• Around a third (33 out of 105) of the world’s largest cities obtain a significant proportion of their drinking water directly from protected areas,
  • At least five other cities obtain water from sources that originate in distant watersheds that also include protected areas,
  • In addition, at least eight more obtain water from forests that are managed in a way that gives priority to their functions in providing water,
  • Several other cities are currently suffering problems in water supply because of problems in watersheds or draw water from forests that are being considered for protection because of their values to water supply.
Provisional and regulatory ecosystem services water benefited by big cities in Europe
Big cities which receive provisional ecosystem service water in Europe Big cities which receive regulatory (e.g. hydrological power) of water ecosystem service of protected areas in Europe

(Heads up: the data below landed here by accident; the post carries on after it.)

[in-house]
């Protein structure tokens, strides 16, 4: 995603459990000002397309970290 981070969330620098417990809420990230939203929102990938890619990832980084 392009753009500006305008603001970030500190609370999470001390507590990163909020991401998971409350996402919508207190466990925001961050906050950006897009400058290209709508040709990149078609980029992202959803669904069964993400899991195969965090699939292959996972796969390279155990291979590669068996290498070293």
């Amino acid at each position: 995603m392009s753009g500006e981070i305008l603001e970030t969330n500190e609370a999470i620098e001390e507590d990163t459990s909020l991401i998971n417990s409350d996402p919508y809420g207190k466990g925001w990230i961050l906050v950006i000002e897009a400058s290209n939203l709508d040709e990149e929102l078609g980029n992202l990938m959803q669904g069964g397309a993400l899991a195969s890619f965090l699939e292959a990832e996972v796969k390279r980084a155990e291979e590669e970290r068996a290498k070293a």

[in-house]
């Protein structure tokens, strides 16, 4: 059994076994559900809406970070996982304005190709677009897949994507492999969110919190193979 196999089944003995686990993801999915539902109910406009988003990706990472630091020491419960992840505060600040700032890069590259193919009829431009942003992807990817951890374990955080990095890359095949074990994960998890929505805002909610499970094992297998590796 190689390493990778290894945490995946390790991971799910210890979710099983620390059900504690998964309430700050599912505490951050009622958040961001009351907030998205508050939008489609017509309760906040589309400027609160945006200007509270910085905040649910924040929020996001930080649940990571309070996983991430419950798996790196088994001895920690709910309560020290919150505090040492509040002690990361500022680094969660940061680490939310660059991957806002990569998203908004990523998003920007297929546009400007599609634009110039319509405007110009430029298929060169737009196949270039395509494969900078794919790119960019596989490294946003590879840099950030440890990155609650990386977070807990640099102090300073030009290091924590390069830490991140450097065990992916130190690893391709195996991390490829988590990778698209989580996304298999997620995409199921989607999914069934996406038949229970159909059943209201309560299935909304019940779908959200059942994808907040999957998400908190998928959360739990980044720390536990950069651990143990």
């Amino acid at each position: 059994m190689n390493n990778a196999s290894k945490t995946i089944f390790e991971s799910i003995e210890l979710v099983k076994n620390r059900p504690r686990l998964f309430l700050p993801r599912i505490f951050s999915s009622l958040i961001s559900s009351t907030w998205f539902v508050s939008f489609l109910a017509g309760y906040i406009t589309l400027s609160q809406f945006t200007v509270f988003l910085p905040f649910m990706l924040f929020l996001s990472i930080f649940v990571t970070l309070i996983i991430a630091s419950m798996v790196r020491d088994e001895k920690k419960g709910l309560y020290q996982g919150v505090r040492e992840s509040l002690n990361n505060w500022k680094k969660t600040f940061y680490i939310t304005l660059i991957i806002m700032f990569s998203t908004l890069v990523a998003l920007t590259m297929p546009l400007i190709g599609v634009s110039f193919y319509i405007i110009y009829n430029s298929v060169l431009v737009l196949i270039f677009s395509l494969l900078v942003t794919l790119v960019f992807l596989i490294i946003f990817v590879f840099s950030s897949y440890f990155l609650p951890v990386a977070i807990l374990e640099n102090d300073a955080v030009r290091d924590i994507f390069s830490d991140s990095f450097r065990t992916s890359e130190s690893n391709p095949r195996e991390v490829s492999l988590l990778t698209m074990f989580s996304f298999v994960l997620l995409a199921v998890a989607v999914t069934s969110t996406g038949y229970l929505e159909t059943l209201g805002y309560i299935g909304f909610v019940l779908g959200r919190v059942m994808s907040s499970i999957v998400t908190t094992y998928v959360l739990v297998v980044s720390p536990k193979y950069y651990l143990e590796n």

-          Barcelona, -          Budapest, -          Madrid, -          Stockholm, -          Vienna, -          Sofija, -          Munich (not by an official PA), -          Istanbul (not by an official PA), -          Munich (farmers related)   -          Rotterdam, -          The Hague, -          Amsterdam,